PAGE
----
This topic can seem tricky. Unfair. Nope, I’m not going to do it. I so understand why you may think this way.
Humility and humiliation are often interchanged and it can be confusing. Yet, they are words that are only related with the letters. They mean two very different things in our gig world.
Customer service is a wonderful skillset to bring to the gig world of making a living.
For some of us, we come by learning about customer service as teens working in franchises where service is the name of the game. Most franchises have high competition and the managers are quick to instruct new employees on what this means. Hence, some confusion with humiliation. To be corrected in a way we are handling a customer can seem humiliating.
Some of us never make the cut that would prepare us for gig work. How many times have we had to ‘gulp’ and say nothing to a customer who feels angry or wronged by our service? We feel the initial shame of doing something ‘bad’, and sometimes that manifests into the angry part. I think it’s a process we go through and learn from.
Not every person is cut out for gig work and the humility of being of service. It can feel demeaning. It can make you want to just run from it.
I encourage you to hang in with the gig work, though. Smile (even if you don’t mean it), apologize to the customer, be humble and put yourself in their shoes. Even if you think they are wrong. It’s how we provide great customer service to people.
The humility of customer service begins with feeling gracious. It will manifest into the entire workday. Sometimes when I am stressed out from something not going well, I do a gratitude list of why I love gig work. My ‘boss’ (that being me) is forgiving of my thoughts. Deeds of revenge are never an option. So, I begin with my list of why I love gig work and never want anything else.
I know, I know. I too have a 12 year old brat inside of me that just wants to get a pass and say things harsh or terse to feel better. It’s not an option when it’s your (yes YOUR) business.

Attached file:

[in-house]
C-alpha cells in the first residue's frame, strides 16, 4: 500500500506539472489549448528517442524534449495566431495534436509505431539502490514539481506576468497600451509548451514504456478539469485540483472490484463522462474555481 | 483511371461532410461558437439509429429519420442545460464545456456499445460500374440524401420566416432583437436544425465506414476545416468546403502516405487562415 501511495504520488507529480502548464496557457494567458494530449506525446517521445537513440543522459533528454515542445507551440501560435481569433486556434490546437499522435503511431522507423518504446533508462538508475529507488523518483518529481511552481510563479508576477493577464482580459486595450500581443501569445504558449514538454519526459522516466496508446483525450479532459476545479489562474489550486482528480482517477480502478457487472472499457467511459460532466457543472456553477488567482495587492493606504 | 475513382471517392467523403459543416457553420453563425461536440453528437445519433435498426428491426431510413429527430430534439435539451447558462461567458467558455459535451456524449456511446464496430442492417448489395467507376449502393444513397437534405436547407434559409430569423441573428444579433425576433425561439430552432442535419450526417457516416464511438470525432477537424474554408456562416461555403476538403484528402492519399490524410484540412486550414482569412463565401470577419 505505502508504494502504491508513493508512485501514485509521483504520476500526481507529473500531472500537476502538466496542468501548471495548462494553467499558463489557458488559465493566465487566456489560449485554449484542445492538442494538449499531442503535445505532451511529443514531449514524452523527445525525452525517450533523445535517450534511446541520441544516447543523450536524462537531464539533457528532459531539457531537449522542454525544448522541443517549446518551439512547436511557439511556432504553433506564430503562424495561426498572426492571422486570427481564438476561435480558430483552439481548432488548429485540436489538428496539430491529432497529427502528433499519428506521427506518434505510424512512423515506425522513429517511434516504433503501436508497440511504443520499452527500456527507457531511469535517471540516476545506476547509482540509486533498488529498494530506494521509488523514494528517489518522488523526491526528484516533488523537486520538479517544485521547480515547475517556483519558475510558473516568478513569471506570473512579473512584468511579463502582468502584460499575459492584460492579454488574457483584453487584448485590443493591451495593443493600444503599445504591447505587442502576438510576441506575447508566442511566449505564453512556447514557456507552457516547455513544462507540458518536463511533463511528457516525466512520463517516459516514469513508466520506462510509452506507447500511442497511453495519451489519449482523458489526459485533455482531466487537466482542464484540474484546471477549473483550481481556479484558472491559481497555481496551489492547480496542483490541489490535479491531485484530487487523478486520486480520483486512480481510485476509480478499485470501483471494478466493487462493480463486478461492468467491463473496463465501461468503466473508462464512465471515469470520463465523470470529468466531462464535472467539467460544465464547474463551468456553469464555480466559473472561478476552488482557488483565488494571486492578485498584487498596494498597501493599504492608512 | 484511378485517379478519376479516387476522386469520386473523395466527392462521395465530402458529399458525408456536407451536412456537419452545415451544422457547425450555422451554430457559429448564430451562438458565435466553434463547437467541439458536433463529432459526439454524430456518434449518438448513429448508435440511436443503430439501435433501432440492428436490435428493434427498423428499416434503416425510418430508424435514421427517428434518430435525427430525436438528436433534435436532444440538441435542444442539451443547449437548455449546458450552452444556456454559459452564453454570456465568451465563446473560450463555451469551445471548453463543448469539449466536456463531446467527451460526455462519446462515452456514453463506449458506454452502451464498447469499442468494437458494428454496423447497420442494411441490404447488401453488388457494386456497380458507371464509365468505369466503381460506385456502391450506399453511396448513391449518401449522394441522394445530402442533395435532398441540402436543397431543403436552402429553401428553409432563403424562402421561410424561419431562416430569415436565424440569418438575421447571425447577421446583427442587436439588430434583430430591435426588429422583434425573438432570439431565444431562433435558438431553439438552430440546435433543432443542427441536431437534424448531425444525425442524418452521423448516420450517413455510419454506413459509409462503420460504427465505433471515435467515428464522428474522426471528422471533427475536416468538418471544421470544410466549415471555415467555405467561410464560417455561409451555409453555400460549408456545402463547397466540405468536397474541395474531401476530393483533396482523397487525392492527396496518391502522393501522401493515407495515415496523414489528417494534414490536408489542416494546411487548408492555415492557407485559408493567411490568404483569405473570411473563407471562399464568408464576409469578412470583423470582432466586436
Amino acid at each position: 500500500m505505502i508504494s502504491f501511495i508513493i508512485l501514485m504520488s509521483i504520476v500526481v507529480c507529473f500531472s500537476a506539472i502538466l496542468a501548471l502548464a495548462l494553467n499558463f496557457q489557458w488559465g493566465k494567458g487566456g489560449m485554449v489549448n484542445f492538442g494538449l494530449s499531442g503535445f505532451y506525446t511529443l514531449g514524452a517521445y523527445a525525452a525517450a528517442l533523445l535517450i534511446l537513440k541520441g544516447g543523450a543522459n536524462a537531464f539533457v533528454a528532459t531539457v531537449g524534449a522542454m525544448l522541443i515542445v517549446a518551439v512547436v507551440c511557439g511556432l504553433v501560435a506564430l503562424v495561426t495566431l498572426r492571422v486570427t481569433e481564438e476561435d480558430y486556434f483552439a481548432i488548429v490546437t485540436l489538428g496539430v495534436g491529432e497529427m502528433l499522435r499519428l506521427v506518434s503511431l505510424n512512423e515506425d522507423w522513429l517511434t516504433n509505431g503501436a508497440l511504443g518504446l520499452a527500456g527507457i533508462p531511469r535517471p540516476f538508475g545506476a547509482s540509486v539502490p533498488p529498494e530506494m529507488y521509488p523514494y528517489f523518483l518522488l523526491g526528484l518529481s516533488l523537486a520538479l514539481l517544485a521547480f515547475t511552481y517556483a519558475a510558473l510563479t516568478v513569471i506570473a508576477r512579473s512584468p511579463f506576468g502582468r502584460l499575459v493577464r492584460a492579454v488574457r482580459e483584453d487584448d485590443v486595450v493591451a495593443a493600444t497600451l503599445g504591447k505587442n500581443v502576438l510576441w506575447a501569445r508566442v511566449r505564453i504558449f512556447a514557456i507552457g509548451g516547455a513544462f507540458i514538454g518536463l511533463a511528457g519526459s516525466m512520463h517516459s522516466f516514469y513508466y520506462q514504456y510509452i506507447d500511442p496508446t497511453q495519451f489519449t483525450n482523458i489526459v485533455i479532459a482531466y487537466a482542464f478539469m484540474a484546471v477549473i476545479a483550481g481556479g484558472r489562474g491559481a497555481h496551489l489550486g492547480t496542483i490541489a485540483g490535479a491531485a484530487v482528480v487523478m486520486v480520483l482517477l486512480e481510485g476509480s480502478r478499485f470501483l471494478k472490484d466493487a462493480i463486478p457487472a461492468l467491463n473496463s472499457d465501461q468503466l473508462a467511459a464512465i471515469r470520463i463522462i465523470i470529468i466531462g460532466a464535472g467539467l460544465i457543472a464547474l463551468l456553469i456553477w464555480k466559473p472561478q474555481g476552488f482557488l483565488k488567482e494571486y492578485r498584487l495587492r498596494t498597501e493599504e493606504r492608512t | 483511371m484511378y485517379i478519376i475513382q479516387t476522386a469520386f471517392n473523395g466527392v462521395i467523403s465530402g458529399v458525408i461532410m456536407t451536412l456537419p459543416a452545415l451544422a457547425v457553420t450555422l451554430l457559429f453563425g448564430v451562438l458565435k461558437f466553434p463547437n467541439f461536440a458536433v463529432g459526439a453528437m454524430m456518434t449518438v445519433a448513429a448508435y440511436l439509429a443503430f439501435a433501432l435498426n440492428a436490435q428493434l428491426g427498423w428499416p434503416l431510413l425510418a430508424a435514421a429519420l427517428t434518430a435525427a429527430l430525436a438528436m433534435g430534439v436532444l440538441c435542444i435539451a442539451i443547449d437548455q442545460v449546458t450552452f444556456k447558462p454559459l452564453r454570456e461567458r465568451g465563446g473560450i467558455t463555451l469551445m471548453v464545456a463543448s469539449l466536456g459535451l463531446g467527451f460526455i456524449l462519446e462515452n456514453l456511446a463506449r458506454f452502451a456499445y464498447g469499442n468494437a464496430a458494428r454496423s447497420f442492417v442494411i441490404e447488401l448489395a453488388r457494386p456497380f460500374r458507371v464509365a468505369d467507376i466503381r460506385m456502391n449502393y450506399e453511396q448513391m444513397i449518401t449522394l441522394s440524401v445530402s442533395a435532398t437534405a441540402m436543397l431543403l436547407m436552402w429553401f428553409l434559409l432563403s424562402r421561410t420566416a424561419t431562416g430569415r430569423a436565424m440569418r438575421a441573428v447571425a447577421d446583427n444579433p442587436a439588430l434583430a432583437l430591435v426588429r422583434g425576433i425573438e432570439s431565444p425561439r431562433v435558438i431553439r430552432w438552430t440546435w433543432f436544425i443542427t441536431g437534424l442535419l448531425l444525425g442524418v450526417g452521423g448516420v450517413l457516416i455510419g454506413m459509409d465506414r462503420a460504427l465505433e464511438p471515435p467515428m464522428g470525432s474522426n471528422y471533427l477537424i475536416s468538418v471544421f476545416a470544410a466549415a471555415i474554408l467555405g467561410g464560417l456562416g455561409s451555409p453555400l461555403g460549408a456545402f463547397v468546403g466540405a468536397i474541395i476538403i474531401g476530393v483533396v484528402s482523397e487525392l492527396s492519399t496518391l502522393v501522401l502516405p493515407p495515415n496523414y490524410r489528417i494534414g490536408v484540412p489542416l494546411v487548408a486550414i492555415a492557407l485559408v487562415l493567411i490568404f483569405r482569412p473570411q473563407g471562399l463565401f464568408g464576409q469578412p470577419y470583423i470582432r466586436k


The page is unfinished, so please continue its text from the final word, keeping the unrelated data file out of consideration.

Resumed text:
You know ratings and tips are something you depend on. You do want to excel as a gig worker, right? This is where humility comes in.
The customer makes demands you feel are beyond what is ‘just okay’? I suggest practicing humility and pleasing them. You will feel so much better. Trust me. You really will.
If you’ve ever wondered “how can I best serve this person’s needs?” and chosen the road of not serving, it leaves a bad taste in your mouth, I bet. It sticks with you and well, it could be a very important lesson in life.
Humility in customer service will pay you well. In more ways than just a good rating or tip. It is one of the most important tools in your gig work tool box. I guarantee if you do everything you can to please the customer, it will serve you well in all your future endeavors with customers in the gig economy.
I’m not saying the customer is always right. No, no. We understand how that plays out in some instances.
Helping out a customer with a need from you, the gig worker, is sometimes carrying the bags a bit further. Or using plastic instead of paper bags. Or following the delivery instructions. Maybe a text / photo of a replacement. Simple things that make them see you are caring about the service for them.
Humility can pay you dividends for all your gig work. Smile no matter what. Be of service. You will never regret it. Your ‘boss’ will love you for it!